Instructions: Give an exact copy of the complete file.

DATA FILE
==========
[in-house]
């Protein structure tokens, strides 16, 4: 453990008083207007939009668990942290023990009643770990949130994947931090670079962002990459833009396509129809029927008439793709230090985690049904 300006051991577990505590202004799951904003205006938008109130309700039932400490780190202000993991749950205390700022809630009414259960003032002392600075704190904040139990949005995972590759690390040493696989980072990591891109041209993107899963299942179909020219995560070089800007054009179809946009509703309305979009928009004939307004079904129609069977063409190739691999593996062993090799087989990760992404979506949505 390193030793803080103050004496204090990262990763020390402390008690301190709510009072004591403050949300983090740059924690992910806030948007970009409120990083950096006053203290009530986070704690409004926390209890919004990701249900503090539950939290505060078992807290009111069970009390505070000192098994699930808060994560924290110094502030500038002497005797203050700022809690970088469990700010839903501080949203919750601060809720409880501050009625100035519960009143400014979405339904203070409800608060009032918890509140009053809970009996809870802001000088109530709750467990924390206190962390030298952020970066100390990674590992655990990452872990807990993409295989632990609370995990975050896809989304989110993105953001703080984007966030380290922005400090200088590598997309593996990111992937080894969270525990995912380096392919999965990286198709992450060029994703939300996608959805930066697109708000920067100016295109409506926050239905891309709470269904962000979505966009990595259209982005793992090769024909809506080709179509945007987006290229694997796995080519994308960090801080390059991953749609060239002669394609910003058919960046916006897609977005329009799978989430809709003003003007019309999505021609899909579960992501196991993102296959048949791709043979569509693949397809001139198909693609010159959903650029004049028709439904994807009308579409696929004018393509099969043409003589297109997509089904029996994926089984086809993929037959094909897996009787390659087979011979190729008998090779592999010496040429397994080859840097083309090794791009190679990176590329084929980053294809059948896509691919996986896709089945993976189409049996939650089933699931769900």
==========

[in-house]
């Protein structure tokens, strides 16, 4: 453990008083207007939009668990942290023990009643770990949130994947931090670079962002990459833009396509129809029927008439793709230090985690049904 300006051991577990505590202004799951904003205006938008109130309700039932400490780190202000993991749950205390700022809630009414259960003032002392600075704190904040139990949005995972590759690390040493696989980072990591891109041209993107899963299942179909020219995560070089800007054009179809946009509703309305979009928009004939307004079904129609069977063409190739691999593996062993090799087989990760992404979506949505 390193030793803080103050004496204090990262990763020390402390008690301190709510009072004591403050949300983090740059924690992910806030948007970009409120990083950096006053203290009530986070704690409004926390209890919004990701249900503090539950939290505060078992807290009111069970009390505070000192098994699930808060994560924290110094502030500038002497005797203050700022809690970088469990700010839903501080949203919750601060809720409880501050009625100035519960009143400014979405339904203070409800608060009032918890509140009053809970009996809870802001000088109530709750467990924390206190962390030298952020970066100390990674590992655990990452872990807990993409295989632990609370995990975050896809989304989110993105953001703080984007966030380290922005400090200088590598997309593996990111992937080894969270525990995912380096392919999965990286198709992450060029994703939300996608959805930066697109708000920067100016295109409506926050239905891309709470269904962000979505966009990595259209982005793992090769024909809506080709179509945007987006290229694997796995080519994308960090801080390059991953749609060239002669394609910003058919960046916006897609977005329009799978989430809709003003003007019309999505021609899909579960992501196991993102296959048949791709043979569509693949397809001139198909693609010159959903650029004049028709439904994807009308579409696929004018393509099969043409003589297109997509089904029996994926089984086809993929037959094909897996009787390659087979011979190729008998090779592999010496040429397994080859840097083309090794791009190679990176590329084929980053294809059948896509691919996986896709089945993976189409049996939650089933699931769900």